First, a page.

The use of spectrum frequencies is a crucial input into the development of several major EU policies. It touches on the European economy and competitiveness as a whole.
Pearse O'Donohue (Head of Unit 'Radio Spectrum Policy', DG Information Society and Media, European Commission) made it clear that what is to come will not only disrupt old models, but that the Digital Dividend also extends beyond the usual suspects such as the cable operators, TV broadcasters, and mobile phone operators.
The digital dividend is not the property of any sector, he reiterated. It is a public good that has to be managed to the benefit of society. That means taking all platforms into account and to have a broad look at horizontal policy in the spirit of the 2020 vision. As such, it is vital in the discussion that Member States agree on a date to switch off analogue broadcasting in the 800 MHz spectrum by 2012. This is the only way to create the economies of scale that will bring about lower network costs and standardized consumer equipment.
The international dimension of the debate is another crucial element in making spectrum policy a success. Spectrum does not stop at borders and therefore the EU must coordinate its position within ITU. What Europe must realize is that spectrum policy is a developmental policy that will have to be discussed and negotiated over time. We must ensure that we do not create a framework that causes problems in 5 or 10 years. Similarly, operators need a stable framework to safely make the investments needed for wireless broadband.
Manuel Kohnstamm (President of Cable Europe and Managing Director for Public Policy and Communications, Liberty Global Europe) made a similar plea urging to act on spectrum issues and added that interference needs to be considered into this debate as a serious issue. Interference is a loss of signal or connectivity caused by other devices in the close proximity of a TV that have an overlap in the same spectrum. If the screen goes blank in the middle of an important football match, nobody will ask who owns the spectrum, consumers will simply be unhappy, he illustrated. However, no single user should carry the financial burden regarding interference.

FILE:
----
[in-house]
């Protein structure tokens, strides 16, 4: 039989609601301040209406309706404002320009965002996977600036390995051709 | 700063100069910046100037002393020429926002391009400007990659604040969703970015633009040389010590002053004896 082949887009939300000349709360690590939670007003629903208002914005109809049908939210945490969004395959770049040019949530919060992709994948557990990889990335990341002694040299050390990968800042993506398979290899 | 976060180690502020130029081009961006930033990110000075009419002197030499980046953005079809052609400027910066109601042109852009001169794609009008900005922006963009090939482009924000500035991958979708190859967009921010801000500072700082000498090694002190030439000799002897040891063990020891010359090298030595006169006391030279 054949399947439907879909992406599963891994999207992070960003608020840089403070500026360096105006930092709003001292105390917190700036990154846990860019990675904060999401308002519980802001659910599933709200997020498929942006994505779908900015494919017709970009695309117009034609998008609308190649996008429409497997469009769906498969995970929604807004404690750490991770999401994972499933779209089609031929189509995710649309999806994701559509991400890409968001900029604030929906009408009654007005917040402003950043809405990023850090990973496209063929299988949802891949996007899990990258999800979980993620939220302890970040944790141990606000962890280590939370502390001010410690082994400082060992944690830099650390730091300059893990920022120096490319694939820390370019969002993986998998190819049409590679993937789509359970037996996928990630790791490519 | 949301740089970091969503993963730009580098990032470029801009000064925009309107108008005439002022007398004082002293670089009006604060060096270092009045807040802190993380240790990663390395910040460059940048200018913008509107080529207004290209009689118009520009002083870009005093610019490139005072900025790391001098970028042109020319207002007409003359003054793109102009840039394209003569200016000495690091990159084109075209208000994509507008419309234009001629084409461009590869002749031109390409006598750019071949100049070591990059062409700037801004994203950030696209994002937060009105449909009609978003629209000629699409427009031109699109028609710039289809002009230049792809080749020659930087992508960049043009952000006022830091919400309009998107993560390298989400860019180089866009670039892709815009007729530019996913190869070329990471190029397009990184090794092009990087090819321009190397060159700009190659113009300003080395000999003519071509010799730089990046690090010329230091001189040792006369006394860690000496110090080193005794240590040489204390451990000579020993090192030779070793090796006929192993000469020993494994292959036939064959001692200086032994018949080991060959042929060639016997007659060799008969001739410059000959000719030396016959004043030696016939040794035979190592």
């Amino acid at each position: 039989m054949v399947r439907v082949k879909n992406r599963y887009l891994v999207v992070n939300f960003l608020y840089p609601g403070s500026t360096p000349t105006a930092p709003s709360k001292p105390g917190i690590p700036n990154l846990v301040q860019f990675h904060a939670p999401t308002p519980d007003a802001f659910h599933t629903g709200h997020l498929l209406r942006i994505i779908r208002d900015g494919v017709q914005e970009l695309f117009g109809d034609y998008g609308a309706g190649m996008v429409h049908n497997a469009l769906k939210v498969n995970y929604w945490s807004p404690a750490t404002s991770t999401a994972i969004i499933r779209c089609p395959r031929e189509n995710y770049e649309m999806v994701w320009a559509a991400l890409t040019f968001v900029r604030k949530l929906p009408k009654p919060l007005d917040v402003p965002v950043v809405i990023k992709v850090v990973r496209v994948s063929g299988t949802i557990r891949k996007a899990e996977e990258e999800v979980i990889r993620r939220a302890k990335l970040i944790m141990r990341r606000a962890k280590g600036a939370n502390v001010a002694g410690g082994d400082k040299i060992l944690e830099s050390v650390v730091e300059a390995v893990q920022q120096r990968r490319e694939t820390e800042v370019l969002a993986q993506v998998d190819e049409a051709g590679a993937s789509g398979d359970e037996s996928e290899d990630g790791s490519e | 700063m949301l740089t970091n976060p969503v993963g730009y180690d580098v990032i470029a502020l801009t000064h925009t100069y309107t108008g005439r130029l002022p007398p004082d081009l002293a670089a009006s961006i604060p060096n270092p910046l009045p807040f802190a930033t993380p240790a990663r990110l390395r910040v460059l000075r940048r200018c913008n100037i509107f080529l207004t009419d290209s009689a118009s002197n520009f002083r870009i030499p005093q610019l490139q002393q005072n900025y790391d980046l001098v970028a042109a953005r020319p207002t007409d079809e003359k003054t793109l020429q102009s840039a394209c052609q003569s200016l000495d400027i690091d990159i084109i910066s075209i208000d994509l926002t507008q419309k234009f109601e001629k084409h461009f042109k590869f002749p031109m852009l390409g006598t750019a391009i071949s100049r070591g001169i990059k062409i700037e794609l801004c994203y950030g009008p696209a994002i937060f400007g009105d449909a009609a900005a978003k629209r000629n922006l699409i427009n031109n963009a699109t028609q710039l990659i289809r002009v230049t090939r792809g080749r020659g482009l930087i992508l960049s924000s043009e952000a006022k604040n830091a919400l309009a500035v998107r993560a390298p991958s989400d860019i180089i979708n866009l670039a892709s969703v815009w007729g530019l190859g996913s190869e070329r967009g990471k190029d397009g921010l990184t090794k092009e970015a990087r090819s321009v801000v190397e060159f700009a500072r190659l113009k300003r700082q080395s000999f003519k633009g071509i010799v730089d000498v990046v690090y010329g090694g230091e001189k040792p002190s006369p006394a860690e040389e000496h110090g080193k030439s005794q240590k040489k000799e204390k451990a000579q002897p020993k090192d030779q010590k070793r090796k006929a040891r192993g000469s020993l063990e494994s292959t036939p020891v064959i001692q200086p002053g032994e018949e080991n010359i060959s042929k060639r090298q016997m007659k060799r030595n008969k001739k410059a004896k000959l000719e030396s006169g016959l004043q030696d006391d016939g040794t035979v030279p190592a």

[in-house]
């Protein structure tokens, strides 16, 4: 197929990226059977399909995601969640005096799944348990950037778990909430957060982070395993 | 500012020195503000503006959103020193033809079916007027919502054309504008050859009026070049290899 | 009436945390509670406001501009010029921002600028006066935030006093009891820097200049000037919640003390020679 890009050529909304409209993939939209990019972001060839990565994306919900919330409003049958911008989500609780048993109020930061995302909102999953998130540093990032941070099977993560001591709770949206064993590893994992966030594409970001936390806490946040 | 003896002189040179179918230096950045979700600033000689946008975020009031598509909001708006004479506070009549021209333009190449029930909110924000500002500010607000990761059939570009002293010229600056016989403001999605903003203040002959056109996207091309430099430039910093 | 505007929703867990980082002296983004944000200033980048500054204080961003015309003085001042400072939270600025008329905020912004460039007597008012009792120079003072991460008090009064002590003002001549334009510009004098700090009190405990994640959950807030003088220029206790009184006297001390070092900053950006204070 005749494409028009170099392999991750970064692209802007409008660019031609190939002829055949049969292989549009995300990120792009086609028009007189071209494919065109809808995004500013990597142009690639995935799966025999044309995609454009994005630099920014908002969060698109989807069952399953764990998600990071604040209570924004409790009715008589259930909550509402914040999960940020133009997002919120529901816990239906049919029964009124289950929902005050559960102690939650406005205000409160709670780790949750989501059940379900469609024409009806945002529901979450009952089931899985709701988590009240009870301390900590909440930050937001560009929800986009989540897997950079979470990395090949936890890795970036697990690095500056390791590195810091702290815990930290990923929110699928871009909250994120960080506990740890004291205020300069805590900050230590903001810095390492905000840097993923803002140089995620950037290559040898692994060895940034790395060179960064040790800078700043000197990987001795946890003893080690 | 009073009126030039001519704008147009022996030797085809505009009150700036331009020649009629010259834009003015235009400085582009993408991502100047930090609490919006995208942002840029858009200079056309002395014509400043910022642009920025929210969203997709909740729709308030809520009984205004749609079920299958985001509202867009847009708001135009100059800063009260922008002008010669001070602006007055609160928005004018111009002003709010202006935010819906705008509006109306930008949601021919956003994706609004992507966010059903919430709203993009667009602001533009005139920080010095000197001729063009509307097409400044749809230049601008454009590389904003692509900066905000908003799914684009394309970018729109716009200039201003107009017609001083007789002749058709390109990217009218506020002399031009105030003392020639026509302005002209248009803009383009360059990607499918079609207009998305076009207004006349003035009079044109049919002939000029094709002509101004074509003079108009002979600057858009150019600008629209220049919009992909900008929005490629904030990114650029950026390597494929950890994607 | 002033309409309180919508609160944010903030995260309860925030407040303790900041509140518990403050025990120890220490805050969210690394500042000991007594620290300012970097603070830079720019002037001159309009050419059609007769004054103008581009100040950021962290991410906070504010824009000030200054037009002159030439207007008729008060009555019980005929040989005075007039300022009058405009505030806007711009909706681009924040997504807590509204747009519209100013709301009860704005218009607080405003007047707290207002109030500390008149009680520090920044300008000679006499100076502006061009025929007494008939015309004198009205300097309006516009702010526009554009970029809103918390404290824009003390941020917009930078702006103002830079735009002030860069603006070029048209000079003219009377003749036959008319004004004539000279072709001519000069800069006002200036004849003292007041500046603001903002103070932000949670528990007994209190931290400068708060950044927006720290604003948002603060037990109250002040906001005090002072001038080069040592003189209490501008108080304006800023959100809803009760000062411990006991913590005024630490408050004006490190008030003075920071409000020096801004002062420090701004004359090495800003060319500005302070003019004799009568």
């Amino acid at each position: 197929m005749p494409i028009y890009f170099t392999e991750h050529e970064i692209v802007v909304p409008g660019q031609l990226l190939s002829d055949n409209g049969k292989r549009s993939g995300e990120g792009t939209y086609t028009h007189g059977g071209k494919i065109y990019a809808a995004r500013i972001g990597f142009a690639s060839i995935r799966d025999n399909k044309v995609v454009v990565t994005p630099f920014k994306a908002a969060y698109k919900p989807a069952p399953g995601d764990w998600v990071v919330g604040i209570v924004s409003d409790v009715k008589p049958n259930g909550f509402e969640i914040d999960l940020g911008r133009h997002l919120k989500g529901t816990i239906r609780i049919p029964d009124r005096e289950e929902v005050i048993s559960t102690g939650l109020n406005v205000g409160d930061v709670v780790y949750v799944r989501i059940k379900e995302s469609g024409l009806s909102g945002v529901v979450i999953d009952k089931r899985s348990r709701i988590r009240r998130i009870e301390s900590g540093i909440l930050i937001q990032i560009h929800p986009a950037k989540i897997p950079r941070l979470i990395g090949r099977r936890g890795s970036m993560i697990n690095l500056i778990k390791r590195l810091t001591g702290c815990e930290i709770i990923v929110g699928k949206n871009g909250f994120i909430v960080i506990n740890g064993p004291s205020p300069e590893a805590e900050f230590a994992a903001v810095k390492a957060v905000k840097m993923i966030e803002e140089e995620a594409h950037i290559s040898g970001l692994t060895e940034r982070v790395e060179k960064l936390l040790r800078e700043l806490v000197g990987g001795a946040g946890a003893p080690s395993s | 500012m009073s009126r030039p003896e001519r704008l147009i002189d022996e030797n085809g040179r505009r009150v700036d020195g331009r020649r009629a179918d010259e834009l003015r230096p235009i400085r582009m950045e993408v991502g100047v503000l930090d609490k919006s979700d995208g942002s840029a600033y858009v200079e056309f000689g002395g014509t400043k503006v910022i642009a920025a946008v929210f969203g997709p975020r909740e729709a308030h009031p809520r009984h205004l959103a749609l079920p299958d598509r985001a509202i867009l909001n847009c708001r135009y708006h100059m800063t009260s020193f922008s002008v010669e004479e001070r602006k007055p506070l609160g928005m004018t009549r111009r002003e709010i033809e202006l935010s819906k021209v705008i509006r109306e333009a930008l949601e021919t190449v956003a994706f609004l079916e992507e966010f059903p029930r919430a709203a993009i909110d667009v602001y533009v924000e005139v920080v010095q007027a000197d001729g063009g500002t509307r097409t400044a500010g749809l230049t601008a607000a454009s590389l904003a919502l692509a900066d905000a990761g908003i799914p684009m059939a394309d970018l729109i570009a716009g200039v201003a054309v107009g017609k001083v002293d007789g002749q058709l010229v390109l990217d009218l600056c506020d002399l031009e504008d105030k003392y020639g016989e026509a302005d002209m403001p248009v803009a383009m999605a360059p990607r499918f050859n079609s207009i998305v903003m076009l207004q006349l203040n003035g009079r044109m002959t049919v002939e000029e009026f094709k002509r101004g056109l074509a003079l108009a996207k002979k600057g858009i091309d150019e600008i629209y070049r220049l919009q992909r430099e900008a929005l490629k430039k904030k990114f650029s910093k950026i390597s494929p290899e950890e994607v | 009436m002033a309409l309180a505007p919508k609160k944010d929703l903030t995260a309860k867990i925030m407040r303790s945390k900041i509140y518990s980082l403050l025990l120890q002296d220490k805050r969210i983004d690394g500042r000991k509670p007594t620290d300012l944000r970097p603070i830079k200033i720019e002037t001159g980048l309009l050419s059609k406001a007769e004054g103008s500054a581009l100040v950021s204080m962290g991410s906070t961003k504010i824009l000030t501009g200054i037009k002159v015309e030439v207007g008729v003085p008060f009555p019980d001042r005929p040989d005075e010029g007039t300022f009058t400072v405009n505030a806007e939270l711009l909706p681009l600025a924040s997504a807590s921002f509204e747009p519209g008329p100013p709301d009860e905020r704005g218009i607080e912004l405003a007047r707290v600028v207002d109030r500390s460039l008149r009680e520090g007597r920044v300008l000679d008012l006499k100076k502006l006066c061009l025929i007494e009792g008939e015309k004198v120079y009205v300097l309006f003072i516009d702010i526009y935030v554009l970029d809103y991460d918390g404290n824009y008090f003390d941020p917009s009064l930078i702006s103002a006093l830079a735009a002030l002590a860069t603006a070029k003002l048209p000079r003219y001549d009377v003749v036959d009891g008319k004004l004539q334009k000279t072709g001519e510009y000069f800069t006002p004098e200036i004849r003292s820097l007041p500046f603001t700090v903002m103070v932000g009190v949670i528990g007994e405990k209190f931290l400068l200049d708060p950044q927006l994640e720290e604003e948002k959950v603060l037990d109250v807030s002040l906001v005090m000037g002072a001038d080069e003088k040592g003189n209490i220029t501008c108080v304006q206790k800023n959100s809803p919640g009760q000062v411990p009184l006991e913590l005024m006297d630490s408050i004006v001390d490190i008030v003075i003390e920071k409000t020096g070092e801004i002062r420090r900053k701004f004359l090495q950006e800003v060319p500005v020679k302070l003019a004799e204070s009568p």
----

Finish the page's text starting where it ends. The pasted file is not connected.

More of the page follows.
Ross Biggam (Director General ACT – Association of Commercial Television in Europe) gave the broadcaster perspective. There are currently 7,200 broadcasters in Europe and the average European citizen watches over 3.5 hours a day of TV in real time or on demand. His view on the opening of the 800 MHz band was that if neighboring countries are willing to clear the spectrum band then that is great news. His concern however is that European media markets have been frustratingly difficult to harmonize. Spain for instance has a broadcast model where spectrum allocation is regulated at both federal and regional level. This could mean that less spectrum may be available in Spain for instance, a part of the discussion which needs to be taken into account.
Harald Geywitz (Representative of GSMA Europe and ECTA, Head of Government Relations, E-Plus Gruppe) reflected on the planned auction of spectrum in Germany in the near future. He pondered the question about the impact on the competitive situation in the market after such an auction, and whether it will create a precedent at the European level vis-à-vis affordable prices for universal broadband access.